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Celtic music has a merry yet morose melodic quality to it that puts one in the mood to tune in, tune out or turn it up, lending itself to a wide spectrum of moods.
To me, even a sad ditty can relieve the stress of a particularly long week, as long as I ignore the lyrical references to The Troubles and Bloody Sunday. With a jovial evening on my mind, I headed to Bennigans Amwaj last weekend to check out their new Celtic fusion act, The O’Dwyers.
At first I thought that I was going to check out a family band, formed by the eponymous O’Dwyers, a misconception seemingly confirmed when I saw three generations of musicians step up to the stage.
While Joe Dalton,40, on bodhrán, Martin Parker on mandolin and acoustic guitar, and John Jaworski on violin, may not be a family by blood, they definitely played like one.
If bodhrán sounds alien to you as it did to me, it’s an Irish frame drum with a head made of goatskin tacked to one side and open-ended on the other for one hand to be placed against the inside of the drum head to control the pitch and timbre, played skillfully by Joe with a cipín (tipper). And the best part is, with an Irish accent or enough Irish coffee, the word sounds like Bahrain!
The trio have been entertaining Irish enthusiasts all over the island for the last four years, having performed at most of the Gaelic venues across the kingdom, including the Gaelic festival held annually at the Bahrain Rugby and Football Club.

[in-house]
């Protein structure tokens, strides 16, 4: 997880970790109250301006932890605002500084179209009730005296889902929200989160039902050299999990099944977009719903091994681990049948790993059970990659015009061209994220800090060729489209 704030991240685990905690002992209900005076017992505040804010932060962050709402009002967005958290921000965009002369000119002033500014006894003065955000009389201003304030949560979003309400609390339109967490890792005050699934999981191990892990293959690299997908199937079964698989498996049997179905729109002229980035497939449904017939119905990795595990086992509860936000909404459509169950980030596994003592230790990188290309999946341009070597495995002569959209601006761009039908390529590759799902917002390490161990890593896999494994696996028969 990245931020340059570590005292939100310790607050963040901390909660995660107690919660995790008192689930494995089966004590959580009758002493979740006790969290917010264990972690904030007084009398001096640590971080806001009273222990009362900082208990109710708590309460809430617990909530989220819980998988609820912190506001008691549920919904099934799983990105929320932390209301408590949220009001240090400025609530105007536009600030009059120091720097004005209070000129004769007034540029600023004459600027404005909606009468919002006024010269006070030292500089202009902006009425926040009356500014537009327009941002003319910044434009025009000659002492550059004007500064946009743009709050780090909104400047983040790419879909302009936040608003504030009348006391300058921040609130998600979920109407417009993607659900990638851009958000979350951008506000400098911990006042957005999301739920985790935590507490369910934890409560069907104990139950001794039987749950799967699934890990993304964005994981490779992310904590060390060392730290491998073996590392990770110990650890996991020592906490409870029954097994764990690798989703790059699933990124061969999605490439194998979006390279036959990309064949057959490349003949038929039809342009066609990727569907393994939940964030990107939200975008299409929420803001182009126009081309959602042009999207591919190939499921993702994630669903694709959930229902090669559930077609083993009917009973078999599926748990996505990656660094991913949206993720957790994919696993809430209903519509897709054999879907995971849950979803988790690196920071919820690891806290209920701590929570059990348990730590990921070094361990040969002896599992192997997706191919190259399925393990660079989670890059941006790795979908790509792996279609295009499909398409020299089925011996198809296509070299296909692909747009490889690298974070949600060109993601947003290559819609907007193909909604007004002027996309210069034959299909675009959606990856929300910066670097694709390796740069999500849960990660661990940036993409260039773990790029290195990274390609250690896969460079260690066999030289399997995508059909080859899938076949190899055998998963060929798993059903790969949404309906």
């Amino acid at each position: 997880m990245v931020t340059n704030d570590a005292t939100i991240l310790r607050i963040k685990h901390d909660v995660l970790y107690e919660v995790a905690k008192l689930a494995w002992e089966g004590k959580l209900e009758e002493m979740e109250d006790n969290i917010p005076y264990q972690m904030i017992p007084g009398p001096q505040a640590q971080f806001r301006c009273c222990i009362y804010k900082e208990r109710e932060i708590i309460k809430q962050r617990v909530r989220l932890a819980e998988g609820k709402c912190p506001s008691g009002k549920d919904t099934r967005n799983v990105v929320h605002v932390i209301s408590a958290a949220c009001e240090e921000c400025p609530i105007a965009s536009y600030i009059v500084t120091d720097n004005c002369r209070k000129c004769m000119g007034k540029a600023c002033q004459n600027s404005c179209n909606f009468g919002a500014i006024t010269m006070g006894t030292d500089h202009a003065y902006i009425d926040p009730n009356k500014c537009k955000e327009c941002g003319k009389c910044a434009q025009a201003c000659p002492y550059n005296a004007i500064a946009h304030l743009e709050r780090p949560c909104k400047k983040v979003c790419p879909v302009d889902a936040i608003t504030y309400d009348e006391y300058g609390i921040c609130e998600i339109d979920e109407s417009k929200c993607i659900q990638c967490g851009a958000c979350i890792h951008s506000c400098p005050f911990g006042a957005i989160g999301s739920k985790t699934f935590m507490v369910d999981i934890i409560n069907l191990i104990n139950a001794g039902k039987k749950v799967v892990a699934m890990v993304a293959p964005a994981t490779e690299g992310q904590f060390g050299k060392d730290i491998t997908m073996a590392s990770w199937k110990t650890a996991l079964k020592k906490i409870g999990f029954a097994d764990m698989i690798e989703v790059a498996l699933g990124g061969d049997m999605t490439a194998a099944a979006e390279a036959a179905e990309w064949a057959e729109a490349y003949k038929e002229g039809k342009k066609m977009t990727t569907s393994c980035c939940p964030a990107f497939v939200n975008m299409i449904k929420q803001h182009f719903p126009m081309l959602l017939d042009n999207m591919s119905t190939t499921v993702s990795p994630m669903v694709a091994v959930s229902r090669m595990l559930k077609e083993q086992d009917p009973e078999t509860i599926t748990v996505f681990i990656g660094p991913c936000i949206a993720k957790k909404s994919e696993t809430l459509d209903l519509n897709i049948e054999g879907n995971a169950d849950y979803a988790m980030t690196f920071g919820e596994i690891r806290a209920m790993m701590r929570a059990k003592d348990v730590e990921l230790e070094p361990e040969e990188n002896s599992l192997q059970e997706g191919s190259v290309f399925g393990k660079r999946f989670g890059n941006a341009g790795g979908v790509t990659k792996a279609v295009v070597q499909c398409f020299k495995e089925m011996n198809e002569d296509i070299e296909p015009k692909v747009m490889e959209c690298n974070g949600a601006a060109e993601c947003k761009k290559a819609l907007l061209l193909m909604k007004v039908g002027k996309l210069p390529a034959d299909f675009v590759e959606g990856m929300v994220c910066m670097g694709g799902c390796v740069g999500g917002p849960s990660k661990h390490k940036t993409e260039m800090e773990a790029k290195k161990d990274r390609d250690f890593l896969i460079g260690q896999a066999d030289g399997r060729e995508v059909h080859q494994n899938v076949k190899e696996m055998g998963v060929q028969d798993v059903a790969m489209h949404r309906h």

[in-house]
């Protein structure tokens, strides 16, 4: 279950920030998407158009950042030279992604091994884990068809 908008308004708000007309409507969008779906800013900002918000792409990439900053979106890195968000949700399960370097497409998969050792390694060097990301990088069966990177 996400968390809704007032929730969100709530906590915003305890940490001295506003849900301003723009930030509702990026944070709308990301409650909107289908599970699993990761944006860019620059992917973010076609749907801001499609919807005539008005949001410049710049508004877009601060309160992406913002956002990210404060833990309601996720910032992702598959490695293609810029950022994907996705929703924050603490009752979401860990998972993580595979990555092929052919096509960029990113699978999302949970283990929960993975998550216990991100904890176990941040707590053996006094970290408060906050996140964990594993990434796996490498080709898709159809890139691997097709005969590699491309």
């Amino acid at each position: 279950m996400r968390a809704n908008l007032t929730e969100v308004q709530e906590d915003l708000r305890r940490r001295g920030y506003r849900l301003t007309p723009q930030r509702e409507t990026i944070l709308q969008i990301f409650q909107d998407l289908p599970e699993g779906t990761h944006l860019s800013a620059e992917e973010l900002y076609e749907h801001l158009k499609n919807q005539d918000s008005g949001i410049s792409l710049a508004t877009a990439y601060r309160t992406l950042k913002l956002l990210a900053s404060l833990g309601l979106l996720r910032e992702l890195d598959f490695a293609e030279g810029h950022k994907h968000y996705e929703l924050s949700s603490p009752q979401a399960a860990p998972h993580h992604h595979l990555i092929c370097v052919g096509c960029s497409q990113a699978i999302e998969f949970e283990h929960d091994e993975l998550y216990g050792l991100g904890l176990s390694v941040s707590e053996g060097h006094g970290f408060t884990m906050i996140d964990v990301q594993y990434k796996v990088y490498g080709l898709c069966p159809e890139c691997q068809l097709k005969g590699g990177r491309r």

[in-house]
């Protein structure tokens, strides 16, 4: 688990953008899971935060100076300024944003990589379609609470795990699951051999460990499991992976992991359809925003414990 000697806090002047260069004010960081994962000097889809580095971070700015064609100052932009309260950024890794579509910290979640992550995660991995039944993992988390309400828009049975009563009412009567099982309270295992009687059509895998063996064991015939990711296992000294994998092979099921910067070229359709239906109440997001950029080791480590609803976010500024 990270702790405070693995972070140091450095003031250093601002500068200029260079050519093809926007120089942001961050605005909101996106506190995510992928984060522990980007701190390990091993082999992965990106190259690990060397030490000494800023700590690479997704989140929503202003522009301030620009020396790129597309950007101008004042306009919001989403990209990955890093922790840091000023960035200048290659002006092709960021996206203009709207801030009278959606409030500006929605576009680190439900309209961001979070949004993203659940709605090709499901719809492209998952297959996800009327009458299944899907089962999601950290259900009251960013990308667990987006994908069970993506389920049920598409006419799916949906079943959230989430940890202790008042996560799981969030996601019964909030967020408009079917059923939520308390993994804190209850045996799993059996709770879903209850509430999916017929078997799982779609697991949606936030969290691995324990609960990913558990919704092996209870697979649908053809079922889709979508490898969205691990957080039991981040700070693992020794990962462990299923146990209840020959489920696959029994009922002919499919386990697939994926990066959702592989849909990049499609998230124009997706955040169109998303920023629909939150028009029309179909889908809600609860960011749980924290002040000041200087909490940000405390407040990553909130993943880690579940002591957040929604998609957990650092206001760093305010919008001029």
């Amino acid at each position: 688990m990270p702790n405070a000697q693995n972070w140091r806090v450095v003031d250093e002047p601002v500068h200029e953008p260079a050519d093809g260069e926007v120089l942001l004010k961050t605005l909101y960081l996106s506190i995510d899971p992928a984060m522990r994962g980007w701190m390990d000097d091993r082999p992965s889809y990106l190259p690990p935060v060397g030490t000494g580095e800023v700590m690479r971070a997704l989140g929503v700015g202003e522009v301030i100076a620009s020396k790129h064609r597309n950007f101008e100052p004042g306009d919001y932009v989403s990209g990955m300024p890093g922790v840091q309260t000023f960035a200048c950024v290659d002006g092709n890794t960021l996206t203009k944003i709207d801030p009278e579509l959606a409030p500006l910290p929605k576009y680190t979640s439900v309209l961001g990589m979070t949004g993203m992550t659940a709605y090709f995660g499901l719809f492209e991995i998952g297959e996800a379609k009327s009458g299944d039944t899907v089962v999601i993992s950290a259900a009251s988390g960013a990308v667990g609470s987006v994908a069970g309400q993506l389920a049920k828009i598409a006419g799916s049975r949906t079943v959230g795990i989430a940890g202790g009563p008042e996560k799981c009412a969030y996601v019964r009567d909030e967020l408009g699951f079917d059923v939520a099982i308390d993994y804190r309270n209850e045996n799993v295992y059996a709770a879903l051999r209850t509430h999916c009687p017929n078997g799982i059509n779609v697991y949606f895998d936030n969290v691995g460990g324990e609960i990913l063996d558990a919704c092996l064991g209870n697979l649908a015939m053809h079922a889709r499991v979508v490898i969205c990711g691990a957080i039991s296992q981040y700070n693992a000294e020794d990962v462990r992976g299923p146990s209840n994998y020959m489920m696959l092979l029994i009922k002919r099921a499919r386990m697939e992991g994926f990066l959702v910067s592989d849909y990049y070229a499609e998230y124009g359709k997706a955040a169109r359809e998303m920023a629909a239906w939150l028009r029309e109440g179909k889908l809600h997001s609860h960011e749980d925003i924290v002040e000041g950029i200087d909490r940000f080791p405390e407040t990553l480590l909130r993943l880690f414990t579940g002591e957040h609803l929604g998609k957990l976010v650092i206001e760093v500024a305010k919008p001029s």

Having lived here for a good portion of their lives, they each found their own way to the genre, Joe by choice and John and Martin by association, now doing it part-time on the weekends. They describe themselves as an “eat-and-greet” band since they often get to intermingle and get familiar with their fans between sets.
Beyond its despondent cheeriness, the other thing I enjoy about Irish music is that 80 per cent of it is participatory and as the night gets louder, so do the singalongs. Perhaps musical talent tends to shine when infused with liquid courage or perhaps it’s about being in close quarters with a rambunctious rabble but the clap-alongs got more spirited and the voices grander as we enjoyed beverages in Bennigans’ Celtic corner.
As the crowd sang along to The Old Triangle Went Jingle-Jangle, we checked out the menu, finding a decent offering of Irish fare and chatted with Ibrahim Abdo, the general manager of Bennigans, who ‘found’ the band, said: “We want to see how the O’Dwyers fit in at Bennigans so we have brought them in for Friday evenings until 8pm, with the in-house band taking over then.”
The O’Dwyers play at Bennigans Amwaj every Friday from 5pm to 8pm. Check them out to get your Celtic fix!
– Naman Arora